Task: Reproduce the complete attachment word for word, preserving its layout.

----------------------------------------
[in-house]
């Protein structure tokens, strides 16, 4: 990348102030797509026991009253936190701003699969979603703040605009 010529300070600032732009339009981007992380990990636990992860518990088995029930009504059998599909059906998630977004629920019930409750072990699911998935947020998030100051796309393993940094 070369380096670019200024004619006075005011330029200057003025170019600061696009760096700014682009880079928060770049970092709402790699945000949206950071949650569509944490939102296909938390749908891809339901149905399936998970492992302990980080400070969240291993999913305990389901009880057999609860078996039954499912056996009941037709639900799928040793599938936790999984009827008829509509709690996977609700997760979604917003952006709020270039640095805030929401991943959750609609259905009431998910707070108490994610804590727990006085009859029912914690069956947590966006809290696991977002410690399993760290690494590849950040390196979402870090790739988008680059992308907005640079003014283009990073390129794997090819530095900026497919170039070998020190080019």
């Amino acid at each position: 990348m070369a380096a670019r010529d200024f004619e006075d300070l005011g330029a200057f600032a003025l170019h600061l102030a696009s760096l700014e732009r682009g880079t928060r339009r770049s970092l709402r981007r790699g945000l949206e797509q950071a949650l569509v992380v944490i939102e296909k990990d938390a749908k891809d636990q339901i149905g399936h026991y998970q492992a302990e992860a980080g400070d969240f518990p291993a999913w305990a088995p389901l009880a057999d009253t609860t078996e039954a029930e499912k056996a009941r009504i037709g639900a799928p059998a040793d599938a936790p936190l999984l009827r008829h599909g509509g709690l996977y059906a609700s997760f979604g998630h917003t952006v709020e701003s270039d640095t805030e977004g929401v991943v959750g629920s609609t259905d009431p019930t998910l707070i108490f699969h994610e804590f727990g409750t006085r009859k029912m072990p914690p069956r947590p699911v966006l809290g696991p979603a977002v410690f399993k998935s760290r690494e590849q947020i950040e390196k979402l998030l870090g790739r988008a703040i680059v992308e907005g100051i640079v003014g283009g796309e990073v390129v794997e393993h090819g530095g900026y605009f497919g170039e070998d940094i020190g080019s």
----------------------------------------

[in-house]
């Protein structure tokens, strides 16, 4: 990348102030797509026991009253936190701003699969979603703040605009 010529300070600032732009339009981007992380990990636990992860518990088995029930009504059998599909059906998630977004629920019930409750072990699911998935947020998030100051796309393993940094 070369380096670019200024004619006075005011330029200057003025170019600061696009760096700014682009880079928060770049970092709402790699945000949206950071949650569509944490939102296909938390749908891809339901149905399936998970492992302990980080400070969240291993999913305990389901009880057999609860078996039954499912056996009941037709639900799928040793599938936790999984009827008829509509709690996977609700997760979604917003952006709020270039640095805030929401991943959750609609259905009431998910707070108490994610804590727990006085009859029912914690069956947590966006809290696991977002410690399993760290690494590849950040390196979402870090790739988008680059992308907005640079003014283009990073390129794997090819530095900026497919170039070998020190080019």
């Amino acid at each position: 990348m070369a380096a670019r010529d200024f004619e006075d300070l005011g330029a200057f600032a003025l170019h600061l102030a696009s760096l700014e732009r682009g880079t928060r339009r770049s970092l709402r981007r790699g945000l949206e797509q950071a949650l569509v992380v944490i939102e296909k990990d938390a749908k891809d636990q339901i149905g399936h026991y998970q492992a302990e992860a980080g400070d969240f518990p291993a999913w305990a088995p389901l009880a057999d009253t609860t078996e039954a029930e499912k056996a009941r009504i037709g639900a799928p059998a040793d599938a936790p936190l999984l009827r008829h599909g509509g709690l996977y059906a609700s997760f979604g998630h917003t952006v709020e701003s270039d640095t805030e977004g929401v991943v959750g629920s609609t259905d009431p019930t998910l707070i108490f699969h994610e804590f727990g409750t006085r009859k029912m072990p914690p069956r947590p699911v966006l809290g696991p979603a977002v410690f399993k998935s760290r690494e590849q947020i950040e390196k979402l998030l870090g790739r988008a703040i680059v992308e907005g100051i640079v003014g283009g796309e990073v390129v794997e393993h090819g530095g900026y605009f497919g170039e070998d940094i020190g080019s």